One case that Yaffa examines is that of Elizaveta “Liza” Glinka. After studying medicine, Glinka founded an NGO focused on helping the homeless and terminally ill, work lauded in multiple documentaries. When Russia fomented war in eastern Ukraine after annexing Crimea, Glinka helped rescue children who were orphaned by the bombing. Soon, Putin’s government was assisting her with planes and supplies as she made trip after trip to the region to facilitate the evacuation of children and the wounded to receive medical care in Russia. On its own, this work is admirable, but Glinka’s actions eventually drew criticism from fellow humanitarians when she discussed the war in Ukraine and Russia’s role in it. The war in eastern Ukraine was comprised of just militia members and Ukrainian troops ‘sorting things out between themselves,’ she asserted; she claimed to have never seen any involvement of Russian troops in Ukraine, despite ample evidence that they were there in force. Even though she had supported alternate candidates to Putin’s party in the 2012 elections, she was never willing to criticise the war that Putin kept aflame and appeared with Putin at multiple events. If pressed, she followed the Kremlin line. She received the supplies and transportation she needed. Putin’s regime got to portray itself as compassionate; she ‘let them feel that they are benevolent and mighty’ Glinka’s friend Ksenia Sokolova said. This is the balance for those that compromise with the Russian state. And yet, these actions soothe the pillars of the very regime that is putting those people in peril.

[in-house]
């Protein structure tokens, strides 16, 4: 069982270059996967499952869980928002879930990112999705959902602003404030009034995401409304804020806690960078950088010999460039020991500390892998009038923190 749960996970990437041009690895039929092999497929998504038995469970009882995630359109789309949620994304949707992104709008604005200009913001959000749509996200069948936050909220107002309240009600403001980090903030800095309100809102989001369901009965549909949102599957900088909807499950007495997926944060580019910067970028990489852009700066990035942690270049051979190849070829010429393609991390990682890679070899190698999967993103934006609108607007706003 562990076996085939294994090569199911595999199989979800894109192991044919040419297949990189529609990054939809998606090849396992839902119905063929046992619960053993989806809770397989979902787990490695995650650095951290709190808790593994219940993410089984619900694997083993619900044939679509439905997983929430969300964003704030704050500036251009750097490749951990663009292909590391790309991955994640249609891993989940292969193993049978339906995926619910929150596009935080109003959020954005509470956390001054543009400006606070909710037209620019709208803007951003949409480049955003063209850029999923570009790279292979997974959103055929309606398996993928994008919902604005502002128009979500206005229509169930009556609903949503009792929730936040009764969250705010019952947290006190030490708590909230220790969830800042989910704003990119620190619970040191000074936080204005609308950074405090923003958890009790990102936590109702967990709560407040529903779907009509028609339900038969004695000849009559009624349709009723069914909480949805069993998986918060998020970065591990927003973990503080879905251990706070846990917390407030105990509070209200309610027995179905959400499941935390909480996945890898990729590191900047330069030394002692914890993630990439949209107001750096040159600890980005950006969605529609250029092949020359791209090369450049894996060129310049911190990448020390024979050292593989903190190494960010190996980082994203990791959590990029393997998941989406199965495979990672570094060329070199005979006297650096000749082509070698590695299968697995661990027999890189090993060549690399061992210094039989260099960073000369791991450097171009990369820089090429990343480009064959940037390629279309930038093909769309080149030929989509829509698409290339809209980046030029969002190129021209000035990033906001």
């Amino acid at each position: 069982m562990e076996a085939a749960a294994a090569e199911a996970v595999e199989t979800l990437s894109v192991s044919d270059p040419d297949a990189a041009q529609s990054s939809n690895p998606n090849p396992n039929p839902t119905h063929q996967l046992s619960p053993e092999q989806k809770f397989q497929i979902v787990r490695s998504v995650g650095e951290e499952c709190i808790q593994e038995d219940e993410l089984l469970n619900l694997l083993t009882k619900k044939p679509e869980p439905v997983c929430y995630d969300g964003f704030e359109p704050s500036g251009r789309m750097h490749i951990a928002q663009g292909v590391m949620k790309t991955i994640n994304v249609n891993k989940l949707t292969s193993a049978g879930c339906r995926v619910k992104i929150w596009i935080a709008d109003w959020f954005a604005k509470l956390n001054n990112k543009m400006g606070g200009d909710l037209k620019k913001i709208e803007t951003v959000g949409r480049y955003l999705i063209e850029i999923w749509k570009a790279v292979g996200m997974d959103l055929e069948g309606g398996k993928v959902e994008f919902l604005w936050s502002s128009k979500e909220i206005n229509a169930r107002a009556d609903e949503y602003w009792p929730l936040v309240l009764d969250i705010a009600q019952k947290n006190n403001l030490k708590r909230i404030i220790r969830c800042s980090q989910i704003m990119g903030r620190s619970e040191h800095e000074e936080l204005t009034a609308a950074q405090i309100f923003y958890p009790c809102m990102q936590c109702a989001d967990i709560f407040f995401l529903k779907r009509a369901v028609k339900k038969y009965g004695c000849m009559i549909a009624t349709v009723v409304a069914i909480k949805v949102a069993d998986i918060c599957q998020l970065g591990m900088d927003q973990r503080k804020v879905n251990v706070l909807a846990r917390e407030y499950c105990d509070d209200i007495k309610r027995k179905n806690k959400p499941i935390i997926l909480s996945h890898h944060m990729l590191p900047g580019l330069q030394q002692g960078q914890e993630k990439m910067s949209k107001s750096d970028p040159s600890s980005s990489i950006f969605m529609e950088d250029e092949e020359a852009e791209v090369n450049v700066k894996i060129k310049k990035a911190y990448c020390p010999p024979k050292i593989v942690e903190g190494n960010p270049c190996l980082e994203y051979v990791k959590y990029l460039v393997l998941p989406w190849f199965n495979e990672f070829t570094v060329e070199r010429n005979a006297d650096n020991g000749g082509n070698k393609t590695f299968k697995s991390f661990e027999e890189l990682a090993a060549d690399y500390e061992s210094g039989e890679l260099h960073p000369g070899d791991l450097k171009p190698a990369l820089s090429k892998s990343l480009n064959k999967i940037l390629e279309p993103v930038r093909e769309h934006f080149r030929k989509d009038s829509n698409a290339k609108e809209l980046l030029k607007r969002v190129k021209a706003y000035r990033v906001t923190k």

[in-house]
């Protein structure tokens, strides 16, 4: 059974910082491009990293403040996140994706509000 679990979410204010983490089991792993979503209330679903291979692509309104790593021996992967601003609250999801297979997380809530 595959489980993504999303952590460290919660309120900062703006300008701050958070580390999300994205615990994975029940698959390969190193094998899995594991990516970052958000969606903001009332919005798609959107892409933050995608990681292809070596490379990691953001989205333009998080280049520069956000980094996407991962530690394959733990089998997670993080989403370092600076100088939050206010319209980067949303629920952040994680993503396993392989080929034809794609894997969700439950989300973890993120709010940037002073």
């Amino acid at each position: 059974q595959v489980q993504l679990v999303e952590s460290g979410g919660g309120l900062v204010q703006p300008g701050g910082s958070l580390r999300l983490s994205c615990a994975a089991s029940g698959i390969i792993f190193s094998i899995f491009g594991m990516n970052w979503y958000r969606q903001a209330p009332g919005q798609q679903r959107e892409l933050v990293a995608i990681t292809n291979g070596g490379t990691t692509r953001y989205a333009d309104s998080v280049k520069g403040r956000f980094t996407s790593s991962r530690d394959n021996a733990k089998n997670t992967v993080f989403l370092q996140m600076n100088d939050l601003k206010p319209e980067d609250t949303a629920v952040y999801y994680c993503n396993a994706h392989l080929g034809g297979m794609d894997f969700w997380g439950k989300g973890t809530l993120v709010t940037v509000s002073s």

While Yaffa captures most of the important developments in Russia, there are some he does not give sufficient attention to. The first is the patriarchal nature of Putin’s authoritarianism. Scholars such as Leta Hong Fincher have observed how some authoritarian regimes fuse their legitimacy with misogyny and oppressive gender norms. Putin’s regime has repeatedly evinced patriarchal authoritarianism. Aside from his own misogynistic comments, Putin has decriminalised domestic violence, and his regime has sought to harshly enforce traditional norms of gender and sexuality, whether by new discriminatory laws, allowing LGBTQ+ people to be tortured in Chechnya, or the nationwide freak-out over Conchita Wurst’s victory in the Eurovision Song Contest 2014.

Yaffa also does not discuss Putin’s attacks on the American and French elections — his focus is domestic. Other books look elsewhere to understand Russian power. If Yaffa’s driving question in Between Two Fires is ‘what keeps Putin in power?’, then perhaps Oscar Jonsson’s question in The Russian Understanding of War: Blurring the Lines Between War and Peace is ‘how have Russia’s techniques for maintaining international power changed over time?’ Jonsson meticulously traces military doctrine from the late Tsarist period forward, focusing especially on how new information and political warfare doctrines and strategies emerged. He demonstrates that a gradual discursive evolution on the nature and character of war took place in Russia under Putin. Russia’s conception of conflict, then, shifted to one that incorporated methods beyond the traditional military toolkit.

The most significant leap came in the late-2000s and early-2010s. Russian theorists were discerning new potential for cyber warfare far beyond what US officials were already using. Information and cyber warfare, they perceived, were not only useful in wartime, but part of a continuum between war and peace, where war was not strictly violent. Such findings were not altogether new. During the Cold War, the Soviet Union often supported socialist and communist parties abroad, funding and helping them recruit members and distribute leaflets. In a world where the internet is increasingly the dominant news source, expensive, in-person influence campaigns abroad, Jonsson shows, are unnecessary. There is no need to hold meetings or print pamphlets: the most important work can be done with a modest budget from within Russia.